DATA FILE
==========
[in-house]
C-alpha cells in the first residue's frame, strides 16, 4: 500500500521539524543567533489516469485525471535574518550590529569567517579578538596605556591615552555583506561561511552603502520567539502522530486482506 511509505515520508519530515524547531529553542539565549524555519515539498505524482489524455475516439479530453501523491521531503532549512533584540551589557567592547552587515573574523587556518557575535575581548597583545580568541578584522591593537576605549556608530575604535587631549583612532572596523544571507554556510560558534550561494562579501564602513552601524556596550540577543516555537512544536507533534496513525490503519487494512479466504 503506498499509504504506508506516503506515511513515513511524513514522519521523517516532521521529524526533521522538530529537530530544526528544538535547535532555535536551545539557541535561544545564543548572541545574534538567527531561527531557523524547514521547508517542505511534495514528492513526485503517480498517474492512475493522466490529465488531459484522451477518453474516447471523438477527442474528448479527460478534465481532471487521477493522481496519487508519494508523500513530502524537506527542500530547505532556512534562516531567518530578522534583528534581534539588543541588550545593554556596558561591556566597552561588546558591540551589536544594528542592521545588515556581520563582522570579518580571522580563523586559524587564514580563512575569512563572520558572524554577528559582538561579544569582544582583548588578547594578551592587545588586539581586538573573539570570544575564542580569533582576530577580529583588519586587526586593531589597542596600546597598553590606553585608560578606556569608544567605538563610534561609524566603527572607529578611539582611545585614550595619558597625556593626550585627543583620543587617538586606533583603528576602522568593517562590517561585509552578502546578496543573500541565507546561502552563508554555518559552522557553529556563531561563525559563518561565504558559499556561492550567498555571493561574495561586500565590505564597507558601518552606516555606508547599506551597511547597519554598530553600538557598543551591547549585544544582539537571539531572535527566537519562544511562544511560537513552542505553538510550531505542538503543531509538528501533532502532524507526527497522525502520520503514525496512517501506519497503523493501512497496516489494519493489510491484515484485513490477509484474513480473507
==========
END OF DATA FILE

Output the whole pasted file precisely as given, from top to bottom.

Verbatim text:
[in-house]
C-alpha cells in the first residue's frame, strides 16, 4: 500500500521539524543567533489516469485525471535574518550590529569567517579578538596605556591615552555583506561561511552603502520567539502522530486482506 511509505515520508519530515524547531529553542539565549524555519515539498505524482489524455475516439479530453501523491521531503532549512533584540551589557567592547552587515573574523587556518557575535575581548597583545580568541578584522591593537576605549556608530575604535587631549583612532572596523544571507554556510560558534550561494562579501564602513552601524556596550540577543516555537512544536507533534496513525490503519487494512479466504 503506498499509504504506508506516503506515511513515513511524513514522519521523517516532521521529524526533521522538530529537530530544526528544538535547535532555535536551545539557541535561544545564543548572541545574534538567527531561527531557523524547514521547508517542505511534495514528492513526485503517480498517474492512475493522466490529465488531459484522451477518453474516447471523438477527442474528448479527460478534465481532471487521477493522481496519487508519494508523500513530502524537506527542500530547505532556512534562516531567518530578522534583528534581534539588543541588550545593554556596558561591556566597552561588546558591540551589536544594528542592521545588515556581520563582522570579518580571522580563523586559524587564514580563512575569512563572520558572524554577528559582538561579544569582544582583548588578547594578551592587545588586539581586538573573539570570544575564542580569533582576530577580529583588519586587526586593531589597542596600546597598553590606553585608560578606556569608544567605538563610534561609524566603527572607529578611539582611545585614550595619558597625556593626550585627543583620543587617538586606533583603528576602522568593517562590517561585509552578502546578496543573500541565507546561502552563508554555518559552522557553529556563531561563525559563518561565504558559499556561492550567498555571493561574495561586500565590505564597507558601518552606516555606508547599506551597511547597519554598530553600538557598543551591547549585544544582539537571539531572535527566537519562544511562544511560537513552542505553538510550531505542538503543531509538528501533532502532524507526527497522525502520520503514525496512517501506519497503523493501512497496516489494519493489510491484515484485513490477509484474513480473507